The Honors College and its staff have enormous faith in its students, and hopefully we still deserve it. You have to have a lot of faith to give a group of students over $50,000 to plan a Sophomore Service trip to Chicago. You have to have a lot of faith in students to leave the building open to them 24/7. And you have to have a lot of faith in honor students to devote and incredible amount of time to their success. It is that faith, I feel, that allows us to truly grow and become better people. The Honors College could easily center on smaller classes and priority registration, but it doesn’t. It pushes us and holds us to a higher standard. It teaches us that good should never be good enough.
At the same time, growing up does not mean growing boring. I still remember a morning last year after one of the Honors College staff meetings DSG hands me a twenty dollar bill and asks me to order something for him. That thing was, of course, an Admiral Ackbar mask, which he proceeded to wear in the Double Decker 5K. I’m not sure if there are many Honors College deans out there who are that committed to being awesome. And there are even fewer who believe so strongly in their students.
I lied earlier; this is not our series finale. This is merely the beginning of the series spinoff. We can reflect, look back fondly on our memories and we can appreciate all that has happened over the past four years. Now is a time for reflection and for memories, but tomorrow is when the show really begins.
We are men and women who will do great things and are accountable for our own actions. We have grown and matured, but we are not done. With the past behind us we look to the near limitless opportunities ahead of us. The Honors College has helped me and everyone else here today see that. And maybe one day we will have the chance to believe in a student, like the Honors College has for us.
As Mr. Feeny from the television show Boy Meets World said in the series finale, “Believe in yourselves. Dream. Try. Do good.” This is what the Sally McDonnell Barksdale Honors College has shown us.
So thank you DSG and the rest of the Honors College staff for treating us like adults, thank you faculty for challenging us in the classroom, thank you friends and family for supporting us, and thank you Honors students for rising to the occasion. Thank you.
Chelsea Caveny’s Charge
When DSG called me into his office to tell me I was giving the charge, he kindly reminded me that the greatest speech in American history, Lincoln’s address at Gettysburg, was just over two minutes. While I don’t think I’m going to challenge Lincoln today in uniting a nation, I do think what I’m going to say might surprise some of you and since our time is limited, I’ll just get right to it. My charge to the Sally McDonnell Barksdale class of 2011—Get Rich.
That’s right. “Get Rich” just came from the lips of the girl whose senior thesis was about starting a non-profit on a shoestring budget in the Mississippi Delta. I know my parents are sitting in the audience thinking, “Yes! She has finally seen the light and we won’t have to support her for the rest of our lives.” But there are two parts to what I like to see as my personal “get rich quick scheme.”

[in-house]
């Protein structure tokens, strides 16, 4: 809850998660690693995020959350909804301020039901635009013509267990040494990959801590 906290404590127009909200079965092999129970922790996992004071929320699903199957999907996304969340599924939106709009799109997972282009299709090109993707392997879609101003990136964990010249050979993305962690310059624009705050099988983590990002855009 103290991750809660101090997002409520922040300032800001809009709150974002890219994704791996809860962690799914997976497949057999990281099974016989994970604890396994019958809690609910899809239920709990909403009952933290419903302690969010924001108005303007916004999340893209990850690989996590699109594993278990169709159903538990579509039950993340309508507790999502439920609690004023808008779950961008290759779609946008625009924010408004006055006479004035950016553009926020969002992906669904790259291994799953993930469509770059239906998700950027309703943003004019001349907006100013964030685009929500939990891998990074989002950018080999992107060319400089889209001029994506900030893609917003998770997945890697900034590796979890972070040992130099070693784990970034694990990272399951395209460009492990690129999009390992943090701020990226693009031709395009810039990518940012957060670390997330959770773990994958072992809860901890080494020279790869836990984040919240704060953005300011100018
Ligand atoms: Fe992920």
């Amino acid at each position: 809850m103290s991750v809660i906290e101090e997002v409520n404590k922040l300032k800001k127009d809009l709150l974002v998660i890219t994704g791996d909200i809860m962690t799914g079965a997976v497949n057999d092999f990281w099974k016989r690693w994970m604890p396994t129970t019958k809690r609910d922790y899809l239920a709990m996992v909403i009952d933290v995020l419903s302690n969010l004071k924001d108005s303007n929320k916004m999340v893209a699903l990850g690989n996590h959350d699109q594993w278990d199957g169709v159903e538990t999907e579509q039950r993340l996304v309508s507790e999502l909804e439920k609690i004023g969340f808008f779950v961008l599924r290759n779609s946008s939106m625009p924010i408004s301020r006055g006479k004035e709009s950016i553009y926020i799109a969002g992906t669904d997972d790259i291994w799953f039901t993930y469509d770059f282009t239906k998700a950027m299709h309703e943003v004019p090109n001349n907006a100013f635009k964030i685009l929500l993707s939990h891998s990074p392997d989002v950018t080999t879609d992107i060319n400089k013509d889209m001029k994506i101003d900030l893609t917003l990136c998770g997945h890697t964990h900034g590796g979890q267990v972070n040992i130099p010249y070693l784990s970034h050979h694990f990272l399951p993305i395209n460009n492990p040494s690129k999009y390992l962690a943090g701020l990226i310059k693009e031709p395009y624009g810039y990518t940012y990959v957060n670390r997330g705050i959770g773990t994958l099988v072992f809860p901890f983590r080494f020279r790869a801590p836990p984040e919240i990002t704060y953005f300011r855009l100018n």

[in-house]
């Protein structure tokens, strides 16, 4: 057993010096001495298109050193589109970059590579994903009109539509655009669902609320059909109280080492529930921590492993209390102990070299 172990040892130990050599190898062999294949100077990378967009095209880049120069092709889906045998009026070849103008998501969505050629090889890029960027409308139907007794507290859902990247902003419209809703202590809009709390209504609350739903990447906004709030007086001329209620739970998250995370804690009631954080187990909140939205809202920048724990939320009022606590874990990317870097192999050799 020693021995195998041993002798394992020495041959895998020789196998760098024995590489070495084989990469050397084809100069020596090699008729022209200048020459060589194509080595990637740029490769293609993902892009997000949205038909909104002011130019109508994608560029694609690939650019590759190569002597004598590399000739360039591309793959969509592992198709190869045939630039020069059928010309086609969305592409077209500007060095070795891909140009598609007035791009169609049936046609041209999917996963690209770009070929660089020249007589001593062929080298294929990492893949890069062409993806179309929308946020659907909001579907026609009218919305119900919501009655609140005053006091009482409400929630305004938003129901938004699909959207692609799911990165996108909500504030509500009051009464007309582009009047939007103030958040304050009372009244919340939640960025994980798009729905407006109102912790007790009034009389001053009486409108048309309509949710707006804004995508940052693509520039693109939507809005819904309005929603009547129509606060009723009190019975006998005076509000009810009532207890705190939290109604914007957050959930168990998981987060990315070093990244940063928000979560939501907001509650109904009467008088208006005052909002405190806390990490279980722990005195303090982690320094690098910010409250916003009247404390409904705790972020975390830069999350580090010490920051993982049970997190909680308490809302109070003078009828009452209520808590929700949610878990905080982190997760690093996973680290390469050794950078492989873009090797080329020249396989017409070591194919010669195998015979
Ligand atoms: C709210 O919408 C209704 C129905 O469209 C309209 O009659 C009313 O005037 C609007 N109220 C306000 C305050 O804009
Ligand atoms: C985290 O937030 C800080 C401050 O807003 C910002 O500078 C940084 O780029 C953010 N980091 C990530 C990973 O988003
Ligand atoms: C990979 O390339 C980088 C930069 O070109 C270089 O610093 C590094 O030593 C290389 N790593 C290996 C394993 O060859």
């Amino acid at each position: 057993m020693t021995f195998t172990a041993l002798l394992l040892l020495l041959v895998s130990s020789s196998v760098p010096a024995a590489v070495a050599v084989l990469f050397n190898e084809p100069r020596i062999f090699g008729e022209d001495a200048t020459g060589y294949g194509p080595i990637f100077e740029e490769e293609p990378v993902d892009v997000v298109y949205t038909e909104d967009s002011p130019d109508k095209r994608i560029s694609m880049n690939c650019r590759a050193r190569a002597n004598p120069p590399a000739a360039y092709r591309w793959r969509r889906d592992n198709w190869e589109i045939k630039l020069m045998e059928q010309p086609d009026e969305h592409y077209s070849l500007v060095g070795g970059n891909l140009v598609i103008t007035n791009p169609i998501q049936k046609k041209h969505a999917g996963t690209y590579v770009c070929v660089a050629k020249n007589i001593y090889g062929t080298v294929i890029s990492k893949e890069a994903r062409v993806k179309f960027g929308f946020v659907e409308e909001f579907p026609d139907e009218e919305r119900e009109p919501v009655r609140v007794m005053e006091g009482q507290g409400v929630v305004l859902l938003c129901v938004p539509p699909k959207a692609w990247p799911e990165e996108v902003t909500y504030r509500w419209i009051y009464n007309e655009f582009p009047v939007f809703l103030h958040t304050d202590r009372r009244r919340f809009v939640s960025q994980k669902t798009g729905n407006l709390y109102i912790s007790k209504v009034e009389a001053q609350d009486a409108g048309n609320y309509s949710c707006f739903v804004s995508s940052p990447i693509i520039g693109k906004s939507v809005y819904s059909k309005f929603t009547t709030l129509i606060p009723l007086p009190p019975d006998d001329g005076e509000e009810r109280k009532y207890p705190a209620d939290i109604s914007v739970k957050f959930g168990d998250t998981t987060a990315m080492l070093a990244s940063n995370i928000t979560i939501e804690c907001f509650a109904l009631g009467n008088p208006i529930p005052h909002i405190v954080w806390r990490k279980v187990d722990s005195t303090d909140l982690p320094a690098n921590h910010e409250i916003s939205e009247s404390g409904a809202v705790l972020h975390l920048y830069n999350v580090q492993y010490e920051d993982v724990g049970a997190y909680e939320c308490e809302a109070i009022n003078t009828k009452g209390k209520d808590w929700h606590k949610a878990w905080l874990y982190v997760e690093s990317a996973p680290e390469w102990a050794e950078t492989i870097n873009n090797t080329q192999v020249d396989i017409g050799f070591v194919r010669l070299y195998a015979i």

The first way, just like it sounds. Go into the world and make lots of money. We all sat here a few years ago and heard Thomas Friedman talk about innovation in the American economy and how America would only go green when we learn to make it profitable. Bill Gates saw a similar window of opportunity when he started Microsoft. There is a window of opportunity here and someone in this room is going to capitalize on it. Fred Smith wrote about FedEx in an undergraduate paper and then developed it into a company that is putting the US Postal Service out of business. Someone in this room is going to turn their thesis into a successful global corporation that will change the way we all operate. I’m sure there is a more ethical Bernie Madoff, a more creative JK Rowling, and a more over the top Oprah—all sitting in this room. So capitalize on it. To win big you have to dare big. So do it. Take the jump, and in the end make lots, and lots of money.
That’s the simple part of this “get rich quick scheme.” It might not seem so simple as we all sit trying to figure out how to pay our bills on an entry-level budget and hoping that for graduation our parents will keep paying our health insurance. But we are prepared. We are smart, innovative, and thanks to the Honors College and this University we have been given the lessons necessary to go into the world and make some serious amounts of cash.
But we have learned another lesson here at Ole Miss, a really important lesson about the spirit of people, and our duty as global citizens. This is the second part of the get rich quick scheme. Once we all get rich, we give some of it back. This part, of giving what we can, as often as we can, this is what really defines rich. Let’s take a cue from Jim Barksdale, a man who made a lot and gives even more, and remember that it is up to us to provide a better place for the next generation. Realistically, we might not all win a million on Wheel of Fortune or create the next silly band craze, but we can all have our own riches. We will only be truly rich when we have challenged ourselves to give all that we can.
A native of my hometown, Oseola McCarty, once made a $150,000 donation to another university in the state. The most impressive part, Ms. McCarty worked her entire life cleaning houses and saved up the money from what some would consider pocket change. She gave the university everything she ever had. Oseola McCarty is rich, rich in the spirit of giving.
So let us all go into the world with images of Bill Gates’ fortune and Oseola McCarty’s spirit, and no matter how much money any of us actually make, let’s all get rich!